This is one in a series of posts on the Fujifilm GFX 100S. You should be able to find all the posts about that camera in the Category List on the right sidebar, below the Articles widget. There’s a drop-down menu there that you can use to get to all the posts in this series; just look for “GFX 100S”.
In this post, I showed you histograms for a series of dark-field images made with the GFX 100s. A reader requested that I look at the histograms when the camera is set to 16-bit precision. Hence, this post.
I made images with the body cap in place under the following conditions:
- 1/1000 second
- 16 bit
- Lossless compression
At ISO 100, we see some combing in the first green channel histogram. I’m not sure what’s going on there. One of the third from the LSB transitions is a bit wider than it should be. The black point is about 256.
At ISO 160, we see the same first green chanel combing, and also the same blue channel peaking that I attributed to PDAF pixel interpolation in the first set of histograms. The blue channel black point seems to have shifted a bit lower.
At ISO 200, the black point changes to about 4096.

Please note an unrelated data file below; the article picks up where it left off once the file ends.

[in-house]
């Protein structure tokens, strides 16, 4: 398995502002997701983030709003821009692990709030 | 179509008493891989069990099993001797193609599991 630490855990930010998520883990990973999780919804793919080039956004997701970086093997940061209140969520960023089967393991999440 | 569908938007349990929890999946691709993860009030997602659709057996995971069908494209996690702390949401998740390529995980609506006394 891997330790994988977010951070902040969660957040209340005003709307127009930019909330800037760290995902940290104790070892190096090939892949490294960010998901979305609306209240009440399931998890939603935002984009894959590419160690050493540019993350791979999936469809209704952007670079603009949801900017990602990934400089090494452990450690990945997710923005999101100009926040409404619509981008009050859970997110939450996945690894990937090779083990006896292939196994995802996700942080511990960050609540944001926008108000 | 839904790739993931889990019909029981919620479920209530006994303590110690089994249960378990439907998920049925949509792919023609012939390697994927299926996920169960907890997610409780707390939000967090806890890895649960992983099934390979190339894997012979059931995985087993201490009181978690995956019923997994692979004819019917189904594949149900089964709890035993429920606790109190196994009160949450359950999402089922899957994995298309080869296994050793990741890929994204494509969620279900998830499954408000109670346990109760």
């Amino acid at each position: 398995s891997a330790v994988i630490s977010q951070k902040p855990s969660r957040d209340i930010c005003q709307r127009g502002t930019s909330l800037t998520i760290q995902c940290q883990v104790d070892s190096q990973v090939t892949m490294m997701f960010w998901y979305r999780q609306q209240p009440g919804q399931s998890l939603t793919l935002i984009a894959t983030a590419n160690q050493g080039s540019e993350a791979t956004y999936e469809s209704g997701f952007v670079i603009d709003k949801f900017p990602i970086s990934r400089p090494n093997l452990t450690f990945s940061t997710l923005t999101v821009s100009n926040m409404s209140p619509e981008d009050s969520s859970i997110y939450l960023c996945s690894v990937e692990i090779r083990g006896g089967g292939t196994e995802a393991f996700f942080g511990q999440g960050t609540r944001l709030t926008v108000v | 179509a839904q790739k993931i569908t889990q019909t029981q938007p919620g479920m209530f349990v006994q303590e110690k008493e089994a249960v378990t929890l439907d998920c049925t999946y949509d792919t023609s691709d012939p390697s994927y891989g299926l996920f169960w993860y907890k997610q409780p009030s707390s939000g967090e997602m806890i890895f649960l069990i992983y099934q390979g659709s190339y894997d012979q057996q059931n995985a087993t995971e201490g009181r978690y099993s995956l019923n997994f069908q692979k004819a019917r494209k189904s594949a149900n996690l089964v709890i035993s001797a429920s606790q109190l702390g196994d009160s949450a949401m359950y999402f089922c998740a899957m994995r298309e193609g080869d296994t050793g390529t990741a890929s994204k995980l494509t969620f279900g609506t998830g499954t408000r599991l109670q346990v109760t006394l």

ISO 400 is the highest ISO with the low conversion gain. Some combing is emerging in the second green chanel histogram.
ISO 500 is the lowest ISO setting with high conversion gain, and the change in conversion gain results in a decrease in the read noise.
At ISO 1000, the combing in the first green channel disappears. It’s obvious that there is some kind of signal processing in the second green channel.
At ISO 4000, the red and first green channel histograms look perfectly normal. The interpolation is evident int he blue and second green channels, and the black point has shifted a bit higher in those channels.
At ISO 8000, the second green and blue channel back points have shifted even higher.
At ISO 10000, the black points of the second green and the blue channels have shifted to less than their nominal values.
Same at ISO 12800.
At ISO 25600, the noise is so great that the interpolation spike is widening.
At ISO 51200, The interpolation spike is now just one-bucket wide.
This has been an interesting exercise. It remains to be seen how these results relate to real photography.